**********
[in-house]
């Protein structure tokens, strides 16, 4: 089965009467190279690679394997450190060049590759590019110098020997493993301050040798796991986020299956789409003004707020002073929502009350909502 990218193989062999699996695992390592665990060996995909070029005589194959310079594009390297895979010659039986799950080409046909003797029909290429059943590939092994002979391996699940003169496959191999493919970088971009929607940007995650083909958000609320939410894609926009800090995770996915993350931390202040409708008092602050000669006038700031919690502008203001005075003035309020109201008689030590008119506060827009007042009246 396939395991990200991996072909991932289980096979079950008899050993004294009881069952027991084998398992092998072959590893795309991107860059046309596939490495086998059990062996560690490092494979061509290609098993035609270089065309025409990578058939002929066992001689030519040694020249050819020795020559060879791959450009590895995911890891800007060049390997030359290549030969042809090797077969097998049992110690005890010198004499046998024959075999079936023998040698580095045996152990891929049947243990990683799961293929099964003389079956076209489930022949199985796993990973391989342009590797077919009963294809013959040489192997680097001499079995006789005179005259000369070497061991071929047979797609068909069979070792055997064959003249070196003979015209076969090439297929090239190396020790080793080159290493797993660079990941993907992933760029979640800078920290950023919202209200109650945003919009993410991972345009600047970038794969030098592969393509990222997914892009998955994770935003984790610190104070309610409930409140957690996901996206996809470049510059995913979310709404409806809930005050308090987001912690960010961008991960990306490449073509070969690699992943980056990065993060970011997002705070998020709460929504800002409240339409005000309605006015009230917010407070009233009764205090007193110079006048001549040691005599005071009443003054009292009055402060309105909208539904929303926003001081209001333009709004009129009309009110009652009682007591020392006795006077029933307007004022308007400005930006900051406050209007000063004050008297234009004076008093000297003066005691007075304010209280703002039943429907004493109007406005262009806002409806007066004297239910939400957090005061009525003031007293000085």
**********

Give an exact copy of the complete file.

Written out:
[in-house]
């Protein structure tokens, strides 16, 4: 089965009467190279690679394997450190060049590759590019110098020997493993301050040798796991986020299956789409003004707020002073929502009350909502 990218193989062999699996695992390592665990060996995909070029005589194959310079594009390297895979010659039986799950080409046909003797029909290429059943590939092994002979391996699940003169496959191999493919970088971009929607940007995650083909958000609320939410894609926009800090995770996915993350931390202040409708008092602050000669006038700031919690502008203001005075003035309020109201008689030590008119506060827009007042009246 396939395991990200991996072909991932289980096979079950008899050993004294009881069952027991084998398992092998072959590893795309991107860059046309596939490495086998059990062996560690490092494979061509290609098993035609270089065309025409990578058939002929066992001689030519040694020249050819020795020559060879791959450009590895995911890891800007060049390997030359290549030969042809090797077969097998049992110690005890010198004499046998024959075999079936023998040698580095045996152990891929049947243990990683799961293929099964003389079956076209489930022949199985796993990973391989342009590797077919009963294809013959040489192997680097001499079995006789005179005259000369070497061991071929047979797609068909069979070792055997064959003249070196003979015209076969090439297929090239190396020790080793080159290493797993660079990941993907992933760029979640800078920290950023919202209200109650945003919009993410991972345009600047970038794969030098592969393509990222997914892009998955994770935003984790610190104070309610409930409140957690996901996206996809470049510059995913979310709404409806809930005050308090987001912690960010961008991960990306490449073509070969690699992943980056990065993060970011997002705070998020709460929504800002409240339409005000309605006015009230917010407070009233009764205090007193110079006048001549040691005599005071009443003054009292009055402060309105909208539904929303926003001081209001333009709004009129009309009110009652009682007591020392006795006077029933307007004022308007400005930006900051406050209007000063004050008297234009004076008093000297003066005691007075304010209280703002039943429907004493109007406005262009806002409806007066004297239910939400957090005061009525003031007293000085």